…that’s where Sustainable Dave’s 365 Days of Trash trash will end up when he’s done collecting, sorting and blogging a year of his own solid waste.
Archive for December, 2008
Oh no. The economic meltdown may kill trashosaurus, the one-ton star of Stratford, Connecticut’s Garbage Museum. In fact, the whole museum may tank. Currently, the educational institution runs on funding from a regional recycling consortium. But in these tough financial times, a half dozen local towns have pulled out of the consortium to send their recycling elsewhere and thus funding for the museum has been slashed.
No word on what this means for the Trash Museum in Hartford. Here’s to hoping trashosaurus finds alternate funding/an adoptive home. And here’s to the Constitution state. Kudos, Connecticut for having—for the moment at least—not one but two museums dedicated to trash.
P.S. Trashosaurus weighs one ton to represent the amount of trash created by the average American. This cracks me up. Photo via the Connecticut Resources Recovery Authority.
Tips for a trash-free season from around the garblogosphere:
- For your convenience, Constructables has compiled holiday-themed how-tos for DIY gifts as well as a complete collection of homemade wrapping ideas;
- Threadbanger lists fun ornament projects;
- Oxfam suggests a number of “unwrapped” gifts in the form of animal sponsorship and the like;
- Curbly finds some festive uses for plastic bottles; and
- Riverwired provides links to waste free holiday cards (I guess those snippets I’ve been reading about how Facebook killed the holiday card aren’t true).
Candle holder photo via Curbly via Apartment Therapy
I’ve had Malawi on the brain this week. To be honest, it’s partially guilt because I couldn’t make it to the Gala 4 Good last week, a fundraiser for Goods for Good. Goods for Good is an organization with a simple mission: to connect surplus goods from the U.S. with Africans who could use them. They get American companies to donate things like pens, pads and excess fabric that would have rotted in warehouses or been thrown away or destroyed and ship those materials to Malawi (they also work in Liberia).
What I love about G4G is their focus on sustainability. They don’t just drop off boxes of crap in the capital city and hope that the overstretched government of Malawi figures out how to distribute them equitably (that would be more like exporting trash than helping anyone). Instead, they set up partnerships with established community organizations and schools and take care to sort and match the goods with ongoing programs in need of support. So the excess fabric becomes school uniforms, the pens get to teachers and students and donated clothes make it onto the backs of AIDS orphans.
Over their tenure, G4G has rescued nearly 100 tons of goods and connected it with over 500,000 orphans and vulnerable children in Malawi and Liberia. When you consider that half of young people who leave school in Malawi say it’s because they couldn’t afford the materials to keep going, that’s more than recycling. It’s lifesaving.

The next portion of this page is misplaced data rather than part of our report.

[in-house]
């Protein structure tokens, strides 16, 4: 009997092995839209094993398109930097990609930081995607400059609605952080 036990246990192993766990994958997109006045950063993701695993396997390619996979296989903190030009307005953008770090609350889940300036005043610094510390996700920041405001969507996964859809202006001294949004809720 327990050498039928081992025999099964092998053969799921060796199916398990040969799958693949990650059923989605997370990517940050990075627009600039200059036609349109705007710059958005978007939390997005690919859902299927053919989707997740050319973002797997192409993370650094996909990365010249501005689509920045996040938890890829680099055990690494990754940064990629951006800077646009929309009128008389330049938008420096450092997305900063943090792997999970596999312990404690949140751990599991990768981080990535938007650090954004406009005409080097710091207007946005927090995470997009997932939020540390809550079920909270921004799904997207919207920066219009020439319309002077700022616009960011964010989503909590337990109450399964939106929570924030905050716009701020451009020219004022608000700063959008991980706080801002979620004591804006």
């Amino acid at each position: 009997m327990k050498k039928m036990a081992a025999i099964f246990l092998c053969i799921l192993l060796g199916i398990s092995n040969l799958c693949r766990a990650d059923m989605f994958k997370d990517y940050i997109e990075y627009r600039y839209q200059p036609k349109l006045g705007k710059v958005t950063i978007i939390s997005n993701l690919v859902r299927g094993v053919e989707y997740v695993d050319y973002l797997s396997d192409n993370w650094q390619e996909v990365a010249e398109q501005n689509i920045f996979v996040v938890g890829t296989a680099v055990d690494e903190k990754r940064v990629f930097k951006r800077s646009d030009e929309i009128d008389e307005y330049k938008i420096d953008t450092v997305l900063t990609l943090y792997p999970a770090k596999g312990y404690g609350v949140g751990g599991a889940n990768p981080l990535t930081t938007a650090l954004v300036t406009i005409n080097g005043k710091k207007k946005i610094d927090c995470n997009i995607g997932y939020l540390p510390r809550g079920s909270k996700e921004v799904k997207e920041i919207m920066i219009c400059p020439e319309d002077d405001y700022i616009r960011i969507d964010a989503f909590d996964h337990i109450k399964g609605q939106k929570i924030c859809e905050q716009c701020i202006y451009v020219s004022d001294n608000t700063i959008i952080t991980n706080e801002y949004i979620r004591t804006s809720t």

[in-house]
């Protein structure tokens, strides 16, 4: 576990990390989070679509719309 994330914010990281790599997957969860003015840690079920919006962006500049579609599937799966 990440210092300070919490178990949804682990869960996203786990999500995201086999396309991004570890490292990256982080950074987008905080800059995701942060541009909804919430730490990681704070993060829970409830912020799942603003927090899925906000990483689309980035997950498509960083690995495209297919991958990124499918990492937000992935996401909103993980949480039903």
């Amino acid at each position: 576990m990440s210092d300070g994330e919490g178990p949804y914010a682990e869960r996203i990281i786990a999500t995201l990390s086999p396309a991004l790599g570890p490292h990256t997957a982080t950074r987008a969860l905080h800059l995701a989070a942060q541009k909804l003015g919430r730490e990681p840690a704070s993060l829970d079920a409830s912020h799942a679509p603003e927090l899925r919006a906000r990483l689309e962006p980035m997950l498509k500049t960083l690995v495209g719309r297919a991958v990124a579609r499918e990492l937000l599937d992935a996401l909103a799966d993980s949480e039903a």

One of the reasons I get all ooey gooey about Malawi is because I’ve spent some time there and have remained in awe of Malawians’ resourcefulness under the severe constraints of limited resources. In the poorest of poor countries, community organizations provide the services the government cannot. Like caring for orphans (1/4 of adolescents in Malawi has lost one or both parents).
And the reason I get ooey gooey over Goods for Good is because I feel personally connected to their work through Brigitte, their program director and one of my sister Soraya’s best friends from high school. I know Brigitte to be supersmart and incredibly caring. Last year she spent months in Malawi setting up and strengthening partnerships with well-run local organizations to assess the needs of Malawians and ensure the most efficient distribution of donated materials. If you’ve ever worked in international development you know this kind of planning is not the norm. In Malawi, it’s hard to find internaitonal interventions that aren’t a) one-off and unsustainable or b) clouded by the ugliest representation of religion.
Soraya visited Brigitte in Malawi last November and took the photo above while accompanying her on a round of visits to G4G partners. On that day, in addition to pads of paper, the girls brought a couple jumbo bags of lollipops for the students at this school. What you see are a bunch of kids who have never had a lollipop. The reason they’re all looking in different directions is becaues they’re not quite sure what to do with them. I so wish I had video of this cross-cultural encounter!
A zoo in England recently dropped £150,000 on a poo-converting machine to make compost out of elephant and other dung available to them via their permanent residents. I don’t like zoos. Seeing animals in small and smelly spaces, much like seeing old people alone on park benches, makes me sad and uncomfortable. I guess it’s a good thing that this particular zoo will save the waste produced on site and use it to beatify the space and feed the animals by turning it into fertilizer for feed crops and other plantings on the grounds.
Then again, I might just be biased because, as you may recall, I already have a favorite elephant dung recycling program: the Paper Making Education Trust (PAMET) in Malawi. Here is a sample of their lovely stationary.
And here is a sample of the dung and paper bricks they make and sell as low-cost fuel for homes (a product clearly endorsed by Jesus).
PAMET makes the world a better place by providing jobs and job training and recycling elephant dung from a game park. They collect old school exercise books and other discarded paper and use it (mixed with dung and other plant fibers) to make stationary sold at relatively high prices by Malawian standards. I love the idea that people employed by PAMET use the cash recooped from dung mixed with old school materials to send their kids to school.